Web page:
Tips to Advocate for Languages in your Community

Angela Gardner, OFLA PR and Advocacy Committee Chairperson

In the last edition of The Cardinal, we shared tips for advocating for languages in your building. You can further enhance and support these efforts through some simple tips for advocating for languages and increase their reach and impact by conducting community outreach.

Tip #1-Repurpose those classroom photos

In our last article, we talked about how to snap photos of your students enjoying daily activities and using those photos to attract prospective language students in brochures or displays around the building. Maximize the potential of these photos by sharing them with parents, administrators, and local stakeholders. You can do this through a classroom newsletter, a school-based newsletter, or even through local press outlets. Provide a description of what the focus of the lesson was, and voila, you’ve got a wonderful way to not only celebrate your students’ learning, but also to inform public stakeholders and help educate your local community about practices, products, and perspectives!

Tip #2- Shout from the mountaintops

You know those ah-ha moments, when the light bulb seems to light up over a student’s head? While it’s great to acknowledge that in the moment with the student, just take it a step further and contact his or her parents to celebrate the awesomeness. A quick phone call or email goes a great distance to acknowledge a student’s special efforts, and that student will often be an ally for you for the remainder of the semester. Parents, in my experience, don’t seem to mind when I call to brag and to share the good news about their child’s performance.

Tip #3- Serve to learn while you learn to serve

One wonderful way to make your program indispensable to your community is through engaging in service-learning projects. This can be done with support from grants, if desired, or can be as simple as organizing a few readers from your classes to come read from bilingual books in a local library. You could also run a free-of-charge language day for younger students, whether it be puppet show performances with games and crafts on a one-day event, or as an ongoing, weekly event. An added bonus to these free activities is that they help younger students gain enthusiasm for these events, and older students enjoy the opportunity to be the experts and share their knowledge and skills.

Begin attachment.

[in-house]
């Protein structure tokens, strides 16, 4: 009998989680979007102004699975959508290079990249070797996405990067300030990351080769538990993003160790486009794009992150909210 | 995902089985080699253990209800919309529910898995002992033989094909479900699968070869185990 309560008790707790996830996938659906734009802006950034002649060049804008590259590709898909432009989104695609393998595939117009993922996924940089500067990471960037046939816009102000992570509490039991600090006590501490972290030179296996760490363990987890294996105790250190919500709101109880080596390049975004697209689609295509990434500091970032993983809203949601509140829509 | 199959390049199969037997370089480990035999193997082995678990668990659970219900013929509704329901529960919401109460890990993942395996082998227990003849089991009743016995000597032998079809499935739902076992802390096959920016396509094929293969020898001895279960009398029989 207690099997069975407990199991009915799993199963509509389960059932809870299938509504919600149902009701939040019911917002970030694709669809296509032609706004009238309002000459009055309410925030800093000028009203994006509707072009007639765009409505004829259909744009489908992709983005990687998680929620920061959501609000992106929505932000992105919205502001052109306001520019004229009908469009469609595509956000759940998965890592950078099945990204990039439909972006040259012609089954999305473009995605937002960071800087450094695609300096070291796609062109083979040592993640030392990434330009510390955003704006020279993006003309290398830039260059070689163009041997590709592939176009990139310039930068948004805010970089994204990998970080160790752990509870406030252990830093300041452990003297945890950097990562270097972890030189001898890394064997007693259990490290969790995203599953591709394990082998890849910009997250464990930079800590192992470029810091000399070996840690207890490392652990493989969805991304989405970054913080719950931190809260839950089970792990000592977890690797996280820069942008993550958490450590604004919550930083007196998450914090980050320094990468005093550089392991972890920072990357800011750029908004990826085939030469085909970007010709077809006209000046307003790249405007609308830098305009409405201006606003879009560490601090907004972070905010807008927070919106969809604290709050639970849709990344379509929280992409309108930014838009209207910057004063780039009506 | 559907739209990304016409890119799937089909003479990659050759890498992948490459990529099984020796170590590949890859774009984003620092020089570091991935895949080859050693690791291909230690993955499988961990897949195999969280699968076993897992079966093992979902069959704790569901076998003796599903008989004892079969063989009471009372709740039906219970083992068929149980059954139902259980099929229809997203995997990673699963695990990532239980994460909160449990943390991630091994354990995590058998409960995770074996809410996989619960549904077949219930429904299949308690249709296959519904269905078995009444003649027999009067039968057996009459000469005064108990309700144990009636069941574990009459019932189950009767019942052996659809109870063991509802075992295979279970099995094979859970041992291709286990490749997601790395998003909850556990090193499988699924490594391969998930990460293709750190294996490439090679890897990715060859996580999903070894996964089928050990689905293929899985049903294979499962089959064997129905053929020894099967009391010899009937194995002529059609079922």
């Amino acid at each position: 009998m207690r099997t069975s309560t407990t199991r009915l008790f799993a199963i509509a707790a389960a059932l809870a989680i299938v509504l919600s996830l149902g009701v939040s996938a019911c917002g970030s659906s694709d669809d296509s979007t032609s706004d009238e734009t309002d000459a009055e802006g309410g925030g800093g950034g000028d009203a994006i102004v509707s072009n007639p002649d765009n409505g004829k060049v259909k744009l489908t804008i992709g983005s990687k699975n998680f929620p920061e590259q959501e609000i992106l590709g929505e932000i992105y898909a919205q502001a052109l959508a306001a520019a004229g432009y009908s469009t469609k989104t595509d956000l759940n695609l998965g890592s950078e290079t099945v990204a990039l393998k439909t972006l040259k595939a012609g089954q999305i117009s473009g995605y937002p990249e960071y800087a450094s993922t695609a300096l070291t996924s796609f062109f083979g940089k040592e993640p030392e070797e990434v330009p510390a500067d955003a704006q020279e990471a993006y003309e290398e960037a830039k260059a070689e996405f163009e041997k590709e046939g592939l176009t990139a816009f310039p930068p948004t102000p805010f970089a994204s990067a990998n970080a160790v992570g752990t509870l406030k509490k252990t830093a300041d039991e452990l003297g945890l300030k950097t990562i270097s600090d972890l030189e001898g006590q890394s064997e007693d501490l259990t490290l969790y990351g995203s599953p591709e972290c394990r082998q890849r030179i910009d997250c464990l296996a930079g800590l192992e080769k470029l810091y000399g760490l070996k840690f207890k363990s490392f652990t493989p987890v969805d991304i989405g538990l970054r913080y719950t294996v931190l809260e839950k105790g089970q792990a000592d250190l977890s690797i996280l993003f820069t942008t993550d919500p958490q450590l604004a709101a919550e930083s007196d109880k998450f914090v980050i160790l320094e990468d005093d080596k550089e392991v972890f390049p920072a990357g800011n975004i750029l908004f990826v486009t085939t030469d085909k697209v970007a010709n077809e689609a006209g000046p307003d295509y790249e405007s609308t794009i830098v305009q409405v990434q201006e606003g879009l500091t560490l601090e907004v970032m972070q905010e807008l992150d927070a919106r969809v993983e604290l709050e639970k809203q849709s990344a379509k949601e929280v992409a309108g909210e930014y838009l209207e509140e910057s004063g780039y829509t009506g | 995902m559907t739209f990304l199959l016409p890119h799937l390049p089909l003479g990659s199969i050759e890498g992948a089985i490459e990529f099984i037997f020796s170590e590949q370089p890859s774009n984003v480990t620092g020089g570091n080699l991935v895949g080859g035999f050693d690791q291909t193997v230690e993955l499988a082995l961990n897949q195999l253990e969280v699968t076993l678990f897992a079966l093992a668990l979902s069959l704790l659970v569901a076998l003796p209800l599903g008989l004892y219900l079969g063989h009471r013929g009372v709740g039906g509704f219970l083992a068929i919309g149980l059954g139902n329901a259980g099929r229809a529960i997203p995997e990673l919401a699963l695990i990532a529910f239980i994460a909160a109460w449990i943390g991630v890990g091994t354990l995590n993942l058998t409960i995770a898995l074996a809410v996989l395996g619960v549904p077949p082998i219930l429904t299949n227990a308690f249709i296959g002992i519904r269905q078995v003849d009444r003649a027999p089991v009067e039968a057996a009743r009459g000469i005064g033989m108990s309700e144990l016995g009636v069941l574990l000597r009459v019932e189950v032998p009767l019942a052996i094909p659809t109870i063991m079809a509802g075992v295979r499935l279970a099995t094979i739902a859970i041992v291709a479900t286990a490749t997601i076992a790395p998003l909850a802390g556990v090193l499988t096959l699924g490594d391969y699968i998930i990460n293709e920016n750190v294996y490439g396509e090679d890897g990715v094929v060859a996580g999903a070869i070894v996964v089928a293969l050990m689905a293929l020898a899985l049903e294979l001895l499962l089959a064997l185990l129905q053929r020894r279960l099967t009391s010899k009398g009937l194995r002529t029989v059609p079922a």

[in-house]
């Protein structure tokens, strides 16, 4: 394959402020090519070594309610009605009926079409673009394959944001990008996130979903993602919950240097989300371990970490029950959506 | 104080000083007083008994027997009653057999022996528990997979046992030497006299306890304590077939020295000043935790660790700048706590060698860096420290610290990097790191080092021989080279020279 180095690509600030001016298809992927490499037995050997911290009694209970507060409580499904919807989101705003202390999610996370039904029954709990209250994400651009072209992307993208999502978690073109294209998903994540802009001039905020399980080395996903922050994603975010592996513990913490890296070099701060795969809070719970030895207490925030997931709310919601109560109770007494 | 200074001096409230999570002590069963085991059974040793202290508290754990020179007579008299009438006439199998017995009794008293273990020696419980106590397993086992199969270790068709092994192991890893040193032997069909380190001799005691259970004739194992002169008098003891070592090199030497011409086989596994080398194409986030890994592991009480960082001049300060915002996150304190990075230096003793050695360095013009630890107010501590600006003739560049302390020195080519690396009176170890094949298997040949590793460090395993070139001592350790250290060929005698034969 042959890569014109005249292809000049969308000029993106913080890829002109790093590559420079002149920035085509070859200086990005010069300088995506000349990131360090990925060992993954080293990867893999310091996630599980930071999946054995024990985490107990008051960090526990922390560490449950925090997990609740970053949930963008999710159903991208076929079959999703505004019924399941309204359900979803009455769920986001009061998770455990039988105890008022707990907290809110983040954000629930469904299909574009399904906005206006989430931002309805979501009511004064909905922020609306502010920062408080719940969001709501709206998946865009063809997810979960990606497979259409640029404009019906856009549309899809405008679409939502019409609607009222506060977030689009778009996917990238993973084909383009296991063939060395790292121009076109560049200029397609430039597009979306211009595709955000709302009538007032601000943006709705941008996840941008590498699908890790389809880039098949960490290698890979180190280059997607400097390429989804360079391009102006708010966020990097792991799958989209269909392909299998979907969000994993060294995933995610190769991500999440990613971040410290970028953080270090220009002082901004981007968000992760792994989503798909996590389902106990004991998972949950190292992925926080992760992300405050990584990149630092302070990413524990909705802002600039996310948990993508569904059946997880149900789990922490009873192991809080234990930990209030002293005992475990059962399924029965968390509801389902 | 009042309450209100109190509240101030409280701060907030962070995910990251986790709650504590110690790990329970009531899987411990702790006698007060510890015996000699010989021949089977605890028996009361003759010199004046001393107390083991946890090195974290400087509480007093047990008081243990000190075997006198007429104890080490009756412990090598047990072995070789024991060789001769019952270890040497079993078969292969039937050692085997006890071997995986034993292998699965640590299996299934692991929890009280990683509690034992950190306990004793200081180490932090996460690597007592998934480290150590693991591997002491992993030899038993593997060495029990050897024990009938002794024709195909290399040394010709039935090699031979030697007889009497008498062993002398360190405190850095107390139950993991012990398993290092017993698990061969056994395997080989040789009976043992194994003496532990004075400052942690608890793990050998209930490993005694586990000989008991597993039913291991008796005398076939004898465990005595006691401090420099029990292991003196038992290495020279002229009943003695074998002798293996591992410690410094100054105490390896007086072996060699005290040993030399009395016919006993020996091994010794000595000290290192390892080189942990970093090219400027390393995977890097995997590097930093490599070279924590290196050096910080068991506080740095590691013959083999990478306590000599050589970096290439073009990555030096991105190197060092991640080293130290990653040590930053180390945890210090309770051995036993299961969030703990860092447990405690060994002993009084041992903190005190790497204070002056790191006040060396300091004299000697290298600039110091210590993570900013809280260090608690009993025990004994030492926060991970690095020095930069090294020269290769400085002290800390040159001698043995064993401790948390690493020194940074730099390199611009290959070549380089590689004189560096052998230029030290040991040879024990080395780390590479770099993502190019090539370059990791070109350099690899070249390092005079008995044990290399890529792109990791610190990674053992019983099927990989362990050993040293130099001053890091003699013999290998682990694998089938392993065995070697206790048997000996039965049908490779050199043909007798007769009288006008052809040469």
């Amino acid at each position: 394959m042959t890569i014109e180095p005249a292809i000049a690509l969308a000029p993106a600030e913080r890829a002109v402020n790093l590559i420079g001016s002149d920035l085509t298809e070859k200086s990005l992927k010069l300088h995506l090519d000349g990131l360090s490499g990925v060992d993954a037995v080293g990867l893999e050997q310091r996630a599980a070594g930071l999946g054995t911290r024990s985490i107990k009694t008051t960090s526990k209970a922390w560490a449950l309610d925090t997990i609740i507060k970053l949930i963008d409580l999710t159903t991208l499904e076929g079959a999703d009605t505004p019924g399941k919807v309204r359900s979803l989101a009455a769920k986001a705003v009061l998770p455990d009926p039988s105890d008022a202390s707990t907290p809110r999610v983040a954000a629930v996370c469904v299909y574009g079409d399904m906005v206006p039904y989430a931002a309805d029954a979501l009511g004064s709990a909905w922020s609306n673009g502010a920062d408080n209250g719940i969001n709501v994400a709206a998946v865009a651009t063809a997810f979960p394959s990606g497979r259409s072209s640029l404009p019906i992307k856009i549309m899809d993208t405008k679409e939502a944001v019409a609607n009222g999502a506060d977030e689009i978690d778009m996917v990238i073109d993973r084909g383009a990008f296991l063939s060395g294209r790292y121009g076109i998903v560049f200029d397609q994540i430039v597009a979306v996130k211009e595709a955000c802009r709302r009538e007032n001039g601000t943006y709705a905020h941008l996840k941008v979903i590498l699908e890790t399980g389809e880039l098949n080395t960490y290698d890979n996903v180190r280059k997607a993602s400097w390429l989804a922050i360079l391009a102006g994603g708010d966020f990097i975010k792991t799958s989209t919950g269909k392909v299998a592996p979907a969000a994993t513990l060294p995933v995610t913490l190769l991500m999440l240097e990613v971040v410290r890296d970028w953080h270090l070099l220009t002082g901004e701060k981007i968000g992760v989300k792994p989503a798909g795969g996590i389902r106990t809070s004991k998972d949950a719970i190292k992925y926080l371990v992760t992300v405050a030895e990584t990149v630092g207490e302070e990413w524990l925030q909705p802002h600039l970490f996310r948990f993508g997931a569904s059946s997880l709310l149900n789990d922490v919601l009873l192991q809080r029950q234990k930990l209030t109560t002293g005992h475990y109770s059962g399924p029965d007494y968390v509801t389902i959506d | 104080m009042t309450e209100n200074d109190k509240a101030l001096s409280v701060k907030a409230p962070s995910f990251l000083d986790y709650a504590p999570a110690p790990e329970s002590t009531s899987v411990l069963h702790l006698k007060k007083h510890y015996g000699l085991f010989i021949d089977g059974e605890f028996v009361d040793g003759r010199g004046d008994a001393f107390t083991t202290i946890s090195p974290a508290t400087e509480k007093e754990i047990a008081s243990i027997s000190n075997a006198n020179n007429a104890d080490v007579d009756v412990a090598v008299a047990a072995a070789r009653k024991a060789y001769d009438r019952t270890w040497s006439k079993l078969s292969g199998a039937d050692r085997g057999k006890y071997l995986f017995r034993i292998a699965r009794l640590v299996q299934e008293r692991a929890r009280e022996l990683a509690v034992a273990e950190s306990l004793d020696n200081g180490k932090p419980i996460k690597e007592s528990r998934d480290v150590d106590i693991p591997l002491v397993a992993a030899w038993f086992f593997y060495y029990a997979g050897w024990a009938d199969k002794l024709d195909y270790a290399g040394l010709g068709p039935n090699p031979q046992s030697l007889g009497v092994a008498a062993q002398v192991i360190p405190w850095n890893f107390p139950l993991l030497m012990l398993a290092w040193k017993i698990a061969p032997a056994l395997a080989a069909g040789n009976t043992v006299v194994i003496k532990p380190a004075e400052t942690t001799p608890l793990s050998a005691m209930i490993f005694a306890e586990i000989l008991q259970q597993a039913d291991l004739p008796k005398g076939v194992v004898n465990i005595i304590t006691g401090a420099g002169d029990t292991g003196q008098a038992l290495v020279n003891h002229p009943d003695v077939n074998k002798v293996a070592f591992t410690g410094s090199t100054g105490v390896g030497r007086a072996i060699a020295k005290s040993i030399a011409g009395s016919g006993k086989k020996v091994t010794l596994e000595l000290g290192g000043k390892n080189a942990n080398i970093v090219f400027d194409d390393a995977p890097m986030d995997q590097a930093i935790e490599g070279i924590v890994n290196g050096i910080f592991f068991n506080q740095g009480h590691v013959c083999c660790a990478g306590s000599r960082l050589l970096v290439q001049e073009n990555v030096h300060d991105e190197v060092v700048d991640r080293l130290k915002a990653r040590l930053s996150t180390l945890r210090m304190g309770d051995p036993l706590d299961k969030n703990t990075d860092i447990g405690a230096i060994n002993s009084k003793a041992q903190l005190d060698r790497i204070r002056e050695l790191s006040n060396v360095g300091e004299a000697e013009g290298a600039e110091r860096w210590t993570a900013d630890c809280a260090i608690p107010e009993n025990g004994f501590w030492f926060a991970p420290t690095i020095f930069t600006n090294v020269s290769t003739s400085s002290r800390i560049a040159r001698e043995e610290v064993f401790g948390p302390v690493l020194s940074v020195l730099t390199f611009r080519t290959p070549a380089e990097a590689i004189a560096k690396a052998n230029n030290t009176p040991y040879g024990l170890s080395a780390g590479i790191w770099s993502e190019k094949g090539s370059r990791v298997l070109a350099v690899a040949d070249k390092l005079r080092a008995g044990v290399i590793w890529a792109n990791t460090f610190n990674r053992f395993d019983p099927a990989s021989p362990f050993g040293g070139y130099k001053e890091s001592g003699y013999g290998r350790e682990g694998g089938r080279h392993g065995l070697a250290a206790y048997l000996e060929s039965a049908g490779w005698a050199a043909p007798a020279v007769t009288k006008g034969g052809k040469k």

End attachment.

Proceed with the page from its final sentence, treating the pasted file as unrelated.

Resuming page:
Even if you choose to focus on just one tip, you’re helping to create a sustainable language learning program in your community, an impact that can ripple outward to support language learners in your community and beyond. Keep up the excellent work, Ohio!

This entry was posted in Advocacy, General, Uncategorized, Winter 2019. Bookmark the permalink.

Leave a Reply

Fill in your details below or click an icon to log in:

WordPress.com Logo

You are commenting using your WordPress.com account. Log Out /  Change )

Google photo

You are commenting using your Google account. Log Out /  Change )

Twitter picture

You are commenting using your Twitter account. Log Out /  Change )

Facebook photo

You are commenting using your Facebook account. Log Out /  Change )

Connecting to %s